Design For Life: The Nature of Nature

Creating healthy buildings is dependent on recognizing our fundamental connection with the natural world.


Creating healthy buildings is dependent on recognizing our fundamental connection with the natural world.

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Where is nature? If you listen to urban or suburban dwellers, nature is “out there,” typically at least an hour away—a place to get away. Country dwellers often say how glad they are to live “in nature.” It’s as if there’s a line on some map, delineating “in nature” from “not in nature.” Really?

Even in the heart of the city, the sun shines, the rain falls, plants grow, birds fly and the sun rises and sets. Wherever we are, our hearts beat, our blood flows, our lungs expand and contract, and a gazillion other bodily functions work without our thinking about it. We are never apart from nature.

What is nature?

For the last few decades I’ve been looking up “nature” in dictionaries. Until recently, the definitions have included “how things work,” “the essential character of a person or thing,” and “the physical world.” Only lately has “countryside” appeared. And nowhere have I found nature defined as “rocks, trees, streams and birds, unchanged by humans,” which is what most of us mean when we talk about “getting out in nature.”

As a culture, we have a sloppy idea of what nature is and how we fit into it—and that is at the heart of our ecological problems. The fact is, we are nature, but most governments and businesses function as if we’re separate, creating deadly consequences for life on earth. All of our efforts to save forests, clean up air and water and reverse climate change are just flapping our hands at the symptoms; the root cause of these problems is that we don’t understand how nature works.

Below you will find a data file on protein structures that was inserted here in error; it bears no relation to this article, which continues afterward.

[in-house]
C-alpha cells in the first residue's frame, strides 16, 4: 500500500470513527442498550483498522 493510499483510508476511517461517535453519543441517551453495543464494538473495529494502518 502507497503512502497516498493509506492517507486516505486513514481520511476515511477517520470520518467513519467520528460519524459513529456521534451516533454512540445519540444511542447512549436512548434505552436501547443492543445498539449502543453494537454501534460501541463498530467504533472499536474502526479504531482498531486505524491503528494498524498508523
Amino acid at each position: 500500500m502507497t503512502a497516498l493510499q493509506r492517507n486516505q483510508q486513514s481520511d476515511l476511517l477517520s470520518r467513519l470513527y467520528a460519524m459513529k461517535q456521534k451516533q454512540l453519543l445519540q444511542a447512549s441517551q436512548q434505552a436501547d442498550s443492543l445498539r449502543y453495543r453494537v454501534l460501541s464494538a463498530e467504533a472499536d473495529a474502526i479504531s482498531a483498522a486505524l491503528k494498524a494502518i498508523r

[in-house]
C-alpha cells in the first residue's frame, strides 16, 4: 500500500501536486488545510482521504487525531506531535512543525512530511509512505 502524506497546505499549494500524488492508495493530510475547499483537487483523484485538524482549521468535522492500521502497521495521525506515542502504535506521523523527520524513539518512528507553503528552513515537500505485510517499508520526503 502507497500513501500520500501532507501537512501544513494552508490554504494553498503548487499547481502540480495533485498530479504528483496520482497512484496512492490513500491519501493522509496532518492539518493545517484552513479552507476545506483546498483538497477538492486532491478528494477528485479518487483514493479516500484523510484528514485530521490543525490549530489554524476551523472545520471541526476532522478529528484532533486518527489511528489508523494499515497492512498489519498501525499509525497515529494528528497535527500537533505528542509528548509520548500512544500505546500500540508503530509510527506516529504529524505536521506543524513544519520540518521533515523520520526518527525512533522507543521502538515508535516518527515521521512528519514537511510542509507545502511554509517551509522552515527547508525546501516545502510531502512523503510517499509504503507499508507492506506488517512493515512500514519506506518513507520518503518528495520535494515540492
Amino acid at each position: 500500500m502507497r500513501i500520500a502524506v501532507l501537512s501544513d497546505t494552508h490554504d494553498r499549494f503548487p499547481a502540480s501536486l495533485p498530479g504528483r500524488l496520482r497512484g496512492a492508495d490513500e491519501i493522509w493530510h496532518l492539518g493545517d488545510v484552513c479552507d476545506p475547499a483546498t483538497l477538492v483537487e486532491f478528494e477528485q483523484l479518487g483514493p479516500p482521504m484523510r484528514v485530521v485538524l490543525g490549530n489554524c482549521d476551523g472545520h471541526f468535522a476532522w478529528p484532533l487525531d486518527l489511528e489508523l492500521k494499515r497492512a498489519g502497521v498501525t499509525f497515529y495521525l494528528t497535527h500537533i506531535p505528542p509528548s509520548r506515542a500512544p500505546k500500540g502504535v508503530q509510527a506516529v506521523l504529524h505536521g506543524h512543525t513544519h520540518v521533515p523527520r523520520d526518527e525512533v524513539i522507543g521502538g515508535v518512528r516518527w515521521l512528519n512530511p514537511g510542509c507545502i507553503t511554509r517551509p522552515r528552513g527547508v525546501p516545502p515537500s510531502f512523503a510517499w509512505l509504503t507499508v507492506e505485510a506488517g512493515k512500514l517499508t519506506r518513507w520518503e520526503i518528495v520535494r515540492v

Come back to life

When I first started looking into the relationship between life and buildings more than 30 years ago, I found that the subject matter divided itself into two categories: ecological impacts of buildings (outdoors) and health impacts of buildings (indoors). It became clear that buildings are one of the most potent ways of pretending that we are separate from the world “out there.”

The more I looked into what conditions humans need to thrive, the clearer it became that this is a false—and destructive—delineation. The healthy building movement is focused on one of the more dramatic areas of human environmental health: air quality. But humans need so much more than just clean air to thrive.

Humans need the rest of the living world. Nowhere else can we get the rich, changing textures of sunlight, sounds, colors, warmth, coolness, moisture and delight that we crave—yet most of us spend more than 90 percent of our time indoors. After decades of building evolution, we can provide ourselves with mechanically created monotony, training our bodies and minds to believe that we are apart from the supposedly messy, unpredictable world outdoors.

What would happen if we designed buildings not to separate ourselves from the nonhuman world, but to meet our needs by interacting with it?

What do we need?

Several basic environmental factors help us know we are nature:
■ sunlight by day
■ darkness at night
■ greenery
■ water
■ meaningful sounds
■ fresh, gently moving air
■ thermal comfort within thermal variation
■ interaction with other humans and other species
■ a sense of safety
■ dynamic synergy among all of the above things

How might standards shift if we used these criteria as a basis for ecological building? We don’t need to “go out into nature” to return to fruitful citizenship in the world. We simply need to come home to our true nature. 

Carol Venolia is an eco-architect and the co-author of Natural Remodeling for the Not-So-Green House (Lark Books, 2006). Share your experiences with her at .